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Jicarilla Apache Nation of New Mexico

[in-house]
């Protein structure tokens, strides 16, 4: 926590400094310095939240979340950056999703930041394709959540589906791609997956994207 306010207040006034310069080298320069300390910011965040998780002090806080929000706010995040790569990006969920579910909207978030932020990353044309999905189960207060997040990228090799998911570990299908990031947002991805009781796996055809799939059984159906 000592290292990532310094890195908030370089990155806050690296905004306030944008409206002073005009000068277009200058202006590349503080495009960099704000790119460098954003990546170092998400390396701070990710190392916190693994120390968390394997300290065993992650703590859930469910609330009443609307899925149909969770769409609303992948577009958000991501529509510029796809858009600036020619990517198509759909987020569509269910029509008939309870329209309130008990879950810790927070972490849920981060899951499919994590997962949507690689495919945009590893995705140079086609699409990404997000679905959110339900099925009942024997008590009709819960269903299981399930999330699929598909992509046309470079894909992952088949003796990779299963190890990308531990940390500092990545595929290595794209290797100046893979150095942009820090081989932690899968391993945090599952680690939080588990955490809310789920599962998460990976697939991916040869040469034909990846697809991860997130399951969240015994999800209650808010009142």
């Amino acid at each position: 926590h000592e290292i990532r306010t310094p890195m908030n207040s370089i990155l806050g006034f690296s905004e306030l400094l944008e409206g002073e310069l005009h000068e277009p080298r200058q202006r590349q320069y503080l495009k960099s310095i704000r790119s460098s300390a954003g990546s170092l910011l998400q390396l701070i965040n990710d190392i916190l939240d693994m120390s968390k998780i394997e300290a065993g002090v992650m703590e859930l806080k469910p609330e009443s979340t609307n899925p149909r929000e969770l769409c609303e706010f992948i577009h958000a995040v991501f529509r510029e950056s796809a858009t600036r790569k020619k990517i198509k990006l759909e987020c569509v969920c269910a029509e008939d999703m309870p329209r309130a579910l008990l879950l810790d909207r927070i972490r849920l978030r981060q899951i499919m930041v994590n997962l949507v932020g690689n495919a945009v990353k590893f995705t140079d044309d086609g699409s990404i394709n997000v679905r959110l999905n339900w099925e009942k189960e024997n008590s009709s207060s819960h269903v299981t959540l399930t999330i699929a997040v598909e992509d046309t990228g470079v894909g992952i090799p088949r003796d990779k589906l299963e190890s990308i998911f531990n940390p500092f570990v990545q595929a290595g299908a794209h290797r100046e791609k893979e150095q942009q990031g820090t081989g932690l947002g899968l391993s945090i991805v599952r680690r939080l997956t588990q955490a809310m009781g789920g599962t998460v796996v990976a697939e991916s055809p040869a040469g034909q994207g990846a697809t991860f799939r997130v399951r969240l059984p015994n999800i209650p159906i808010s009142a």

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The nation lost a protest of tax increases on its Lodge at Chama, a 36,000-acre luxury hunting and fishing resort, but President Claudia Vigil-Muniz says that's not the last word. She said the nation will appeal the Rio Arriba County tax board's decision to district court in hope of overturning the assessment which has increased from $2.1 million to $21.3 million in the last year, based on what the nation paid for property - $25.5 million - in 1995. That would increase annual taxes from $15,000 to at least $110,000. The assessors decided the lodge was more oriented toward recreation than agriculture, demonstrated by the ranch Web site advertising $13,000 elk sites. The county Valuations Protest Board, in a decision signed Feb. 12, concluded elk are not livestock for taxation. The nation disagrees. "The board did not understand the factual and legal issues raised by the protest," the president said. The tribe has been trying to add the ranch to its trust land, removing it from county tax rolls. The nation suffered a setback in that effort when the Interior Board of Appeals in Arlington, Va., ruled Feb. 6 that the BIA must reconsider its decision to add the ranch to the reservation.

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